Twitter joke trial must not end here
There will be lots of talk of pride in Britain today, but perhaps the biggest source comes from the Royal Courts of Justice rather than the Olympic stadium. It was there, at the Court of Appeal, that justice - and sanity - finally prevailed, as Paul Chambers’ conviction of sending a message of a ‘menacing character’ was overturned by the lord chief justice.
But whilst the judgment should be welcomed - and Twitter was in jubilant mood this morning - the very fact this case advanced only serves to undermine confidence in the legal system to an increasingly cynical public. The charge related to a tweet sent in 2010 by Chambers following problems at a Doncaster airport.
The offending tweet in full: ‘Crap! Robin Hood Airport is closed. You’ve got a week and a bit to get your sh*t together otherwise I am blowing the airport sky high!’ A joke. A pretty crass joke, but a joke nonetheless. That the Crown Prosecution Service opted to hound this man for more than two years is nothing short of shameful.
Reading through the judgment, the absurdity of this case is so stark it’s easy to think Lord Judge used a few expletives of his own at having to waste his time with such a triviality. For a start, Chambers was charged under section 127(1)(a) and (3) of the Communications Act 2003 - legislation that pre-dated Twitter by four years.
The tweet itself actually remained undetected by anyone other than his 600 or so followers for five days. Only then, on a speculative search for Twitter talk about his airport, did the duty manager notice Chambers’ tweet. Duty bound to report the matter to his boss, the tweet was found to be a ‘non-credible’ threat and was passed onto the police as a matter of course.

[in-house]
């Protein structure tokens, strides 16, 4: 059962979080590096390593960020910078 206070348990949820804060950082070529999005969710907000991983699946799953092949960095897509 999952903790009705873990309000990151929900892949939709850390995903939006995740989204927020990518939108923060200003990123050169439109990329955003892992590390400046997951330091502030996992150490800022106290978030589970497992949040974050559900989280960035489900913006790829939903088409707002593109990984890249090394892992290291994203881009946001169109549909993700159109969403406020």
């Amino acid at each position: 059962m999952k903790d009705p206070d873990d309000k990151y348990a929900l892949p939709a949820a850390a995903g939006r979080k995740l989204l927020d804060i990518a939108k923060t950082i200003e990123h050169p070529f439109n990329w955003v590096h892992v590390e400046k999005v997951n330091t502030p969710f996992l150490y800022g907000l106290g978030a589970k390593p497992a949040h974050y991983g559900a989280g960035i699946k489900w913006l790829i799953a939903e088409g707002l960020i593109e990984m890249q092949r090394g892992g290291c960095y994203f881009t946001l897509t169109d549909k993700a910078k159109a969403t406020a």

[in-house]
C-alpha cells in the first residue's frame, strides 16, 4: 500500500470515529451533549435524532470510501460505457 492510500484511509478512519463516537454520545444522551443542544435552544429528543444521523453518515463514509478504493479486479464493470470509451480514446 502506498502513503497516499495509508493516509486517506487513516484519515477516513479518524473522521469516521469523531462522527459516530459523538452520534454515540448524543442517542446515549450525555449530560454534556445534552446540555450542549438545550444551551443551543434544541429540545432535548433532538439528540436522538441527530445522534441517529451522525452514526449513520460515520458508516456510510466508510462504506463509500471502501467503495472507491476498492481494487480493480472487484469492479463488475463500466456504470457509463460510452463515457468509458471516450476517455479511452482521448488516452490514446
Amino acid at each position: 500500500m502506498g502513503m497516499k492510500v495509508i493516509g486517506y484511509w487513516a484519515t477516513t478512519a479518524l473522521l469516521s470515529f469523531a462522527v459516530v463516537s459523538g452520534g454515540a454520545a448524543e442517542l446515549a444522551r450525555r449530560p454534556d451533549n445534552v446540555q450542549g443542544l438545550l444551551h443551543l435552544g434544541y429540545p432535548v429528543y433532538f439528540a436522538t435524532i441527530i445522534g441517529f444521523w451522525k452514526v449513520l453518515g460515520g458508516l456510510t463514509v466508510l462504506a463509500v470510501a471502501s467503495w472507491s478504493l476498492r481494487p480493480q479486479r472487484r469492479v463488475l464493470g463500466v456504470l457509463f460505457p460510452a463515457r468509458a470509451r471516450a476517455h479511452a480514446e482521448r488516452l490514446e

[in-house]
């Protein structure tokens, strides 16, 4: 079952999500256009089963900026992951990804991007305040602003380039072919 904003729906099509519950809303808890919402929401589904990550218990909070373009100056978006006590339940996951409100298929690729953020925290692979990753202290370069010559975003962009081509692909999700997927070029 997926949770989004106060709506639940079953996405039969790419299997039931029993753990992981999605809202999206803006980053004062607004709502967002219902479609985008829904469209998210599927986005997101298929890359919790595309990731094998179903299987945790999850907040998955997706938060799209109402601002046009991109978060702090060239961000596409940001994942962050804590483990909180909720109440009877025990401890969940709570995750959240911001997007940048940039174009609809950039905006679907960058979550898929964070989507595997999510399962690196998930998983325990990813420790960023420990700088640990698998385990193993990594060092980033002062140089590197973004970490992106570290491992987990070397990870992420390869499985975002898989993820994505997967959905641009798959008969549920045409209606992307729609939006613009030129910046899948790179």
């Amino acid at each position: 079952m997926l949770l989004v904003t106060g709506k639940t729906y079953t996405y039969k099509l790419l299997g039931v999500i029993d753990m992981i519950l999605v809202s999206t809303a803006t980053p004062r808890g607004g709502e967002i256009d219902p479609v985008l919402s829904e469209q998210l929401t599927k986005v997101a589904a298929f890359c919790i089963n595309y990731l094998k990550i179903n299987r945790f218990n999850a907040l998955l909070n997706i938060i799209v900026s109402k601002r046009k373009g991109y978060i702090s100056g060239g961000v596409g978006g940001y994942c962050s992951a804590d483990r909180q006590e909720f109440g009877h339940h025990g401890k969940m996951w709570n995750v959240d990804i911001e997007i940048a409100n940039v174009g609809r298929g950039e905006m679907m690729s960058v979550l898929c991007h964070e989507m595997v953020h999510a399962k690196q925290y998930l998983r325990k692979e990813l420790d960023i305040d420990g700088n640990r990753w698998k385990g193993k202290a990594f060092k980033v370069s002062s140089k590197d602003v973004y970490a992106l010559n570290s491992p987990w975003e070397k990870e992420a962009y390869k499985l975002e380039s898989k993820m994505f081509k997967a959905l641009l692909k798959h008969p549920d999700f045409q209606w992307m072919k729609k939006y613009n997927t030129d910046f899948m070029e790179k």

There it should have been quietly filed away, but instead South Yorkshire police arrested Chambers at work two days later. Despite the subsequent police report stating there was ‘no evidence to suggest there is anything other than a foolish comment posted on Twitter as a joke for only his friends to see’.
But the court took the view that an ‘ordinary person seeing the tweet would see it in that way and be alarmed’ and his conviction was secured. Who are these ‘ordinary’ people? Presumably we’ve yet to see them as they’re too afraid to leave their own house.
Thankfully, in today’s judgment, we have overdue common sense. It points out that wannabe terrorists rarely use their own name to serve warnings, and often give less than a week for the authorities to plan ahead. The language, tone and lack of direct recipient all suggest this is hardly the work of a master criminal. Moreover, given that the authorities themselves were so unconcerned they left Chambers alone for a week, it hardly seems that his tweet sent panic through the staff at Robin Hood Airport.
Today, Chambers is a free man and deserves to get his life back on track.
But the matter must not end there. Public money has been wasted on this farce and confidence in the legal system eroded (not to mention making the effort to prevent terrorism that much harder). At some point, the government must create new legislation to cater for the rapidly changing world of social media.
There needs to be a public inquiry into how the CPS allowed this case to grow out of control. And on that point, I’m definitely not joking.
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